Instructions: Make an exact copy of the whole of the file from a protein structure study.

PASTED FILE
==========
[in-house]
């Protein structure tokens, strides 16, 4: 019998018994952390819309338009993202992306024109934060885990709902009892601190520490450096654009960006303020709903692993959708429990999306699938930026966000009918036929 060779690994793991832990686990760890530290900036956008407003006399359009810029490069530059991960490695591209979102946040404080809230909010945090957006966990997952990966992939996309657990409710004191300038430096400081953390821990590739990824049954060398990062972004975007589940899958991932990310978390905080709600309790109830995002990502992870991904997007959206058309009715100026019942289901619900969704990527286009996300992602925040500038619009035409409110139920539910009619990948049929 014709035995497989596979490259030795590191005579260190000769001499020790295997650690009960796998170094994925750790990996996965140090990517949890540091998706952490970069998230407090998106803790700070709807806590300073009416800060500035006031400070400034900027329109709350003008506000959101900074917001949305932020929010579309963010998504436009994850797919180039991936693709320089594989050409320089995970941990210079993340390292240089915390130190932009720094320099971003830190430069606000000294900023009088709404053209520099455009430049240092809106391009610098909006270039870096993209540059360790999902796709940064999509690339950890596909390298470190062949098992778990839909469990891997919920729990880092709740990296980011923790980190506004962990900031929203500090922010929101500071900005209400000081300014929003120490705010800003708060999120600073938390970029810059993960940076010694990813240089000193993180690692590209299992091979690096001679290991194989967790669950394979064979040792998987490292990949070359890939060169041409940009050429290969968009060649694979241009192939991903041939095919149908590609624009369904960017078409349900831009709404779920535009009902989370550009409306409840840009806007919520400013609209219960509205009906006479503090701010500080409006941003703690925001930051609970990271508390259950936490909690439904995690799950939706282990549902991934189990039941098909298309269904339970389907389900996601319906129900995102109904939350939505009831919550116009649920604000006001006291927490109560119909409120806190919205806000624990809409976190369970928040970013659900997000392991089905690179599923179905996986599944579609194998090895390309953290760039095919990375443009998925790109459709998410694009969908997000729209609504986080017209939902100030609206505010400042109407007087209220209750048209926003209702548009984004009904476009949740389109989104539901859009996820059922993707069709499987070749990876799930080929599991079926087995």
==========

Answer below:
[in-house]
């Protein structure tokens, strides 16, 4: 019998018994952390819309338009993202992306024109934060885990709902009892601190520490450096654009960006303020709903692993959708429990999306699938930026966000009918036929 060779690994793991832990686990760890530290900036956008407003006399359009810029490069530059991960490695591209979102946040404080809230909010945090957006966990997952990966992939996309657990409710004191300038430096400081953390821990590739990824049954060398990062972004975007589940899958991932990310978390905080709600309790109830995002990502992870991904997007959206058309009715100026019942289901619900969704990527286009996300992602925040500038619009035409409110139920539910009619990948049929 014709035995497989596979490259030795590191005579260190000769001499020790295997650690009960796998170094994925750790990996996965140090990517949890540091998706952490970069998230407090998106803790700070709807806590300073009416800060500035006031400070400034900027329109709350003008506000959101900074917001949305932020929010579309963010998504436009994850797919180039991936693709320089594989050409320089995970941990210079993340390292240089915390130190932009720094320099971003830190430069606000000294900023009088709404053209520099455009430049240092809106391009610098909006270039870096993209540059360790999902796709940064999509690339950890596909390298470190062949098992778990839909469990891997919920729990880092709740990296980011923790980190506004962990900031929203500090922010929101500071900005209400000081300014929003120490705010800003708060999120600073938390970029810059993960940076010694990813240089000193993180690692590209299992091979690096001679290991194989967790669950394979064979040792998987490292990949070359890939060169041409940009050429290969968009060649694979241009192939991903041939095919149908590609624009369904960017078409349900831009709404779920535009009902989370550009409306409840840009806007919520400013609209219960509205009906006479503090701010500080409006941003703690925001930051609970990271508390259950936490909690439904995690799950939706282990549902991934189990039941098909298309269904339970389907389900996601319906129900995102109904939350939505009831919550116009649920604000006001006291927490109560119909409120806190919205806000624990809409976190369970928040970013659900997000392991089905690179599923179905996986599944579609194998090895390309953290760039095919990375443009998925790109459709998410694009969908997000729209609504986080017209939902100030609206505010400042109407007087209220209750048209926003209702548009984004009904476009949740389109989104539901859009996820059922993707069709499987070749990876799930080929599991079926087995």